The New York State Supreme Court has overturned a case by online retailers Amazon.com and Overstock.com, thus rejecting their claims to the court that it is unconstitutional to charge a web sales tax if they do business with New York affiliate websites.
Both companies separately sued the state’s Department of Taxation and Finance in 2008 over having to charge sales tax in New York. Amazon, which is based in Seattle, Washington and Overstock, which is based in Salt Lake City, Utah argued that the state’s tax laws violated the Commerce Clause of the United States Constitution that says states can only require sales tax collection from retailers that have a physical presence in the state.
The suits were both dismissed in 2009, but they were appealed the following year. The court claimed that this physical presence includes any sort of company-related hub, including stores, distribution centers, and affiliates – the last of which both retailers have in New York. The Court of Appeals stated Thursday that both companies had “established an in-state sales force” through partners who receive commissions from Amazon and Overstock for posting links to the retailers’ sites on their own webpages.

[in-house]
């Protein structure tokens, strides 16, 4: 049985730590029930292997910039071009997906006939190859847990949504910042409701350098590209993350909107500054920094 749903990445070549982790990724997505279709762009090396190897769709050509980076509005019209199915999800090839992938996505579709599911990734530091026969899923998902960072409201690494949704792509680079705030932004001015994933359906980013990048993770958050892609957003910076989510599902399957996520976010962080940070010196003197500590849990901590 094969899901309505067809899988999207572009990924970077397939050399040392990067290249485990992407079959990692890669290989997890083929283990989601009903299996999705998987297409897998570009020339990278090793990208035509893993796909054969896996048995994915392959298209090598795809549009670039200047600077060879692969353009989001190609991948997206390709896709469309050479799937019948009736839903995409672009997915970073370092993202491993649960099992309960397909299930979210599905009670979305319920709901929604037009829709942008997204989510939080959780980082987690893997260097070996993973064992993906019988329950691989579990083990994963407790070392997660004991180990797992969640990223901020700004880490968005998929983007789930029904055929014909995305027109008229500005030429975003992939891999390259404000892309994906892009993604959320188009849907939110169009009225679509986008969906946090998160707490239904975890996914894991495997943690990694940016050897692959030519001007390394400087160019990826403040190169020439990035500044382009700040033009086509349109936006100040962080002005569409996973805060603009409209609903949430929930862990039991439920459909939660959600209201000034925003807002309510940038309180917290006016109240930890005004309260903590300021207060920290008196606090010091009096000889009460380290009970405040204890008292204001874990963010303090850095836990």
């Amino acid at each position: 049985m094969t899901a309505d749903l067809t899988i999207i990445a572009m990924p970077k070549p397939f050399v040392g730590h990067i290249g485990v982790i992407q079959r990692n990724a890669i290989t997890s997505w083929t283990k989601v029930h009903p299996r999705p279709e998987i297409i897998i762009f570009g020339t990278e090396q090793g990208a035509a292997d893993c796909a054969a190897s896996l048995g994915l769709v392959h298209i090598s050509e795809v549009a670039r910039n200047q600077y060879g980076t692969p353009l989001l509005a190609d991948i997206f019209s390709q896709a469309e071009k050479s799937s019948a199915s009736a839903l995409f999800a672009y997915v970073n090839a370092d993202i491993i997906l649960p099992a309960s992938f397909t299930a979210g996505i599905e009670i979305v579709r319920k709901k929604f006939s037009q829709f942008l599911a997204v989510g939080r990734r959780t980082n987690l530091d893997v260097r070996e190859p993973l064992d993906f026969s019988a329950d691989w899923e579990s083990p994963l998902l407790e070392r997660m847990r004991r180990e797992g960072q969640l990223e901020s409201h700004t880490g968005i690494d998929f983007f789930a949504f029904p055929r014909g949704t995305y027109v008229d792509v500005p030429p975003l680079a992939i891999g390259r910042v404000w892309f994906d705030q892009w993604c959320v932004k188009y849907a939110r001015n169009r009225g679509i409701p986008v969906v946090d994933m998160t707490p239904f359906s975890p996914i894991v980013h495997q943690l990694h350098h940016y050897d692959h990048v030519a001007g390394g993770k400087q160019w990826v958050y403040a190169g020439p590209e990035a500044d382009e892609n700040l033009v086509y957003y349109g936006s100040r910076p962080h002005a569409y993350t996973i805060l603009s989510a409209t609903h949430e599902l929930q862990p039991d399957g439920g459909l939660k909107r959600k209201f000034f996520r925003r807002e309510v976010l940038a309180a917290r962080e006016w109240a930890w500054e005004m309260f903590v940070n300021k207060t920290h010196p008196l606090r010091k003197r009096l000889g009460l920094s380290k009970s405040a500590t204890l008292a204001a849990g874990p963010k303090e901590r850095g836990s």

“If a vendor is paying New York residents to actively solicit business in this state, there is no reason why that vendor should not shoulder the appropriate tax burden,” stated Chief Judge Jonathan Lippman in a majority decision on the case.
According to the state’s commissioner of taxation and finance Thomas H. Mattox, the decision was made to “ensure fair tax administration for both brick-and-mortar and Internet-based businesses.”
Overstock is considering taking the case to the Supreme Court, whereas Amazon still contends that the practice is unconstitutional, but will instead seek to support the Marketplace Fairness Act – a new piece of legislation which would not mandate affiliate tax laws in states where the company has no physical presence.
To avoid charging the tax, Amazon and Overstock have both discontinued their use of affiliate websites.